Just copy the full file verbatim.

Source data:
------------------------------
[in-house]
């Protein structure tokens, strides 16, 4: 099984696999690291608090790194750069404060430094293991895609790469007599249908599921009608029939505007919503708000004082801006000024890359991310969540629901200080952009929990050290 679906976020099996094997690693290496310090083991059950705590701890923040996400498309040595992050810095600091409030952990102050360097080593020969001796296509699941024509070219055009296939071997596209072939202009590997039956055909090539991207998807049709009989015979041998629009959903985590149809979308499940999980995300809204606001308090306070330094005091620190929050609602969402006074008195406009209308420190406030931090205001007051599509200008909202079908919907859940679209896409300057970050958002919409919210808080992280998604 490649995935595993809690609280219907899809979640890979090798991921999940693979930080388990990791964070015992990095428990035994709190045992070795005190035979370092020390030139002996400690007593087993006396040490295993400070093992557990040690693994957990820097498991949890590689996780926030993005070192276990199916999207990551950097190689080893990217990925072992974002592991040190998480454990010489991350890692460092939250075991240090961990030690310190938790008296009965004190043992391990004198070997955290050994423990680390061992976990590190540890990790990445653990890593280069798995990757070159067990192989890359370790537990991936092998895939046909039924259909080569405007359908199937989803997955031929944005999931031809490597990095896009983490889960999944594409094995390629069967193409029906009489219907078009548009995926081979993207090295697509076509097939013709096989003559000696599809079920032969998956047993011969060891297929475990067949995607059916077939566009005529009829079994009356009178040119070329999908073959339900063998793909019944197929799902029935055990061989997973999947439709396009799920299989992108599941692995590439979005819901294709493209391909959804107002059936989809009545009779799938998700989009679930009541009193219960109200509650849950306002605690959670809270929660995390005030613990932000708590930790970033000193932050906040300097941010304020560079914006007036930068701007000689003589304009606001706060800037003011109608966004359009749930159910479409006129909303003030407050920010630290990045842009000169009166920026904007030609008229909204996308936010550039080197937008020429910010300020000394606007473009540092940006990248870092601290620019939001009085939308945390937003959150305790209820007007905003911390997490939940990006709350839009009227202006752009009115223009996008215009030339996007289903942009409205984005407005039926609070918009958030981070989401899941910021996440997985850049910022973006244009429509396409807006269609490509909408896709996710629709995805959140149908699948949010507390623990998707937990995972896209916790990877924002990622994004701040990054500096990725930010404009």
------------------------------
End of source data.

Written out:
[in-house]
């Protein structure tokens, strides 16, 4: 099984696999690291608090790194750069404060430094293991895609790469007599249908599921009608029939505007919503708000004082801006000024890359991310969540629901200080952009929990050290 679906976020099996094997690693290496310090083991059950705590701890923040996400498309040595992050810095600091409030952990102050360097080593020969001796296509699941024509070219055009296939071997596209072939202009590997039956055909090539991207998807049709009989015979041998629009959903985590149809979308499940999980995300809204606001308090306070330094005091620190929050609602969402006074008195406009209308420190406030931090205001007051599509200008909202079908919907859940679209896409300057970050958002919409919210808080992280998604 490649995935595993809690609280219907899809979640890979090798991921999940693979930080388990990791964070015992990095428990035994709190045992070795005190035979370092020390030139002996400690007593087993006396040490295993400070093992557990040690693994957990820097498991949890590689996780926030993005070192276990199916999207990551950097190689080893990217990925072992974002592991040190998480454990010489991350890692460092939250075991240090961990030690310190938790008296009965004190043992391990004198070997955290050994423990680390061992976990590190540890990790990445653990890593280069798995990757070159067990192989890359370790537990991936092998895939046909039924259909080569405007359908199937989803997955031929944005999931031809490597990095896009983490889960999944594409094995390629069967193409029906009489219907078009548009995926081979993207090295697509076509097939013709096989003559000696599809079920032969998956047993011969060891297929475990067949995607059916077939566009005529009829079994009356009178040119070329999908073959339900063998793909019944197929799902029935055990061989997973999947439709396009799920299989992108599941692995590439979005819901294709493209391909959804107002059936989809009545009779799938998700989009679930009541009193219960109200509650849950306002605690959670809270929660995390005030613990932000708590930790970033000193932050906040300097941010304020560079914006007036930068701007000689003589304009606001706060800037003011109608966004359009749930159910479409006129909303003030407050920010630290990045842009000169009166920026904007030609008229909204996308936010550039080197937008020429910010300020000394606007473009540092940006990248870092601290620019939001009085939308945390937003959150305790209820007007905003911390997490939940990006709350839009009227202006752009009115223009996008215009030339996007289903942009409205984005407005039926609070918009958030981070989401899941910021996440997985850049910022973006244009429509396409807006269609490509909408896709996710629709995805959140149908699948949010507390623990998707937990995972896209916790990877924002990622994004701040990054500096990725930010404009």